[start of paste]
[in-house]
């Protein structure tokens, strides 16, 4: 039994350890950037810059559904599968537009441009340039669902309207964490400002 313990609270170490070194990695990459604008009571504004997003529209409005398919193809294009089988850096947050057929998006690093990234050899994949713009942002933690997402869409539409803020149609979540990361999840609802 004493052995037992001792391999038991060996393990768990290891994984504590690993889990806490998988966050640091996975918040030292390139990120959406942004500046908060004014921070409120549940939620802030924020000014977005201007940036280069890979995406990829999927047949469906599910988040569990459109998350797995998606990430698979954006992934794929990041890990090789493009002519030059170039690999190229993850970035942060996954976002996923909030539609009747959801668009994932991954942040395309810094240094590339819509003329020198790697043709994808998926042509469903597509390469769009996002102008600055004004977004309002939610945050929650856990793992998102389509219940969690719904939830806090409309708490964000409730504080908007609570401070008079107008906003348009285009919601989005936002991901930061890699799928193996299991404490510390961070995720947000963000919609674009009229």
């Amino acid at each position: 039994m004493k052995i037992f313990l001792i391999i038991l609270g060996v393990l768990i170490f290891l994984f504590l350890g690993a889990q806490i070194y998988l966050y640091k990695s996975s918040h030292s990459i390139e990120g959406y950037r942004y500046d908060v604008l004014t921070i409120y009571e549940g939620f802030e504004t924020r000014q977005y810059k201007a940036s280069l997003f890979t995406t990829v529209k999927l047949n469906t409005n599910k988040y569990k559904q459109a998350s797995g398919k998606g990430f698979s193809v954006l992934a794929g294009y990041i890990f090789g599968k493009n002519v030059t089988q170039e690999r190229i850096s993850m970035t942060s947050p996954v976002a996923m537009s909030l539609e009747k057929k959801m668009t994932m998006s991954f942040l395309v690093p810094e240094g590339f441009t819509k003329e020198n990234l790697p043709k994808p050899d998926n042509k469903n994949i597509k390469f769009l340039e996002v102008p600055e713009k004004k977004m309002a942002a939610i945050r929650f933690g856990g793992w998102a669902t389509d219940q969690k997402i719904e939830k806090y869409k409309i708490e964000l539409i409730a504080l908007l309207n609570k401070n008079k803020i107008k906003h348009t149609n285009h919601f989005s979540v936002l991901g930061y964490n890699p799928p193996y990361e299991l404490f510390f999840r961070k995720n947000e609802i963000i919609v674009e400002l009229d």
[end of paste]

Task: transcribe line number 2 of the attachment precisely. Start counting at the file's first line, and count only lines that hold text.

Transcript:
């Protein structure tokens, strides 16, 4: 039994350890950037810059559904599968537009441009340039669902309207964490400002 313990609270170490070194990695990459604008009571504004997003529209409005398919193809294009089988850096947050057929998006690093990234050899994949713009942002933690997402869409539409803020149609979540990361999840609802 004493052995037992001792391999038991060996393990768990290891994984504590690993889990806490998988966050640091996975918040030292390139990120959406942004500046908060004014921070409120549940939620802030924020000014977005201007940036280069890979995406990829999927047949469906599910988040569990459109998350797995998606990430698979954006992934794929990041890990090789493009002519030059170039690999190229993850970035942060996954976002996923909030539609009747959801668009994932991954942040395309810094240094590339819509003329020198790697043709994808998926042509469903597509390469769009996002102008600055004004977004309002939610945050929650856990793992998102389509219940969690719904939830806090409309708490964000409730504080908007609570401070008079107008906003348009285009919601989005936002991901930061890699799928193996299991404490510390961070995720947000963000919609674009009229």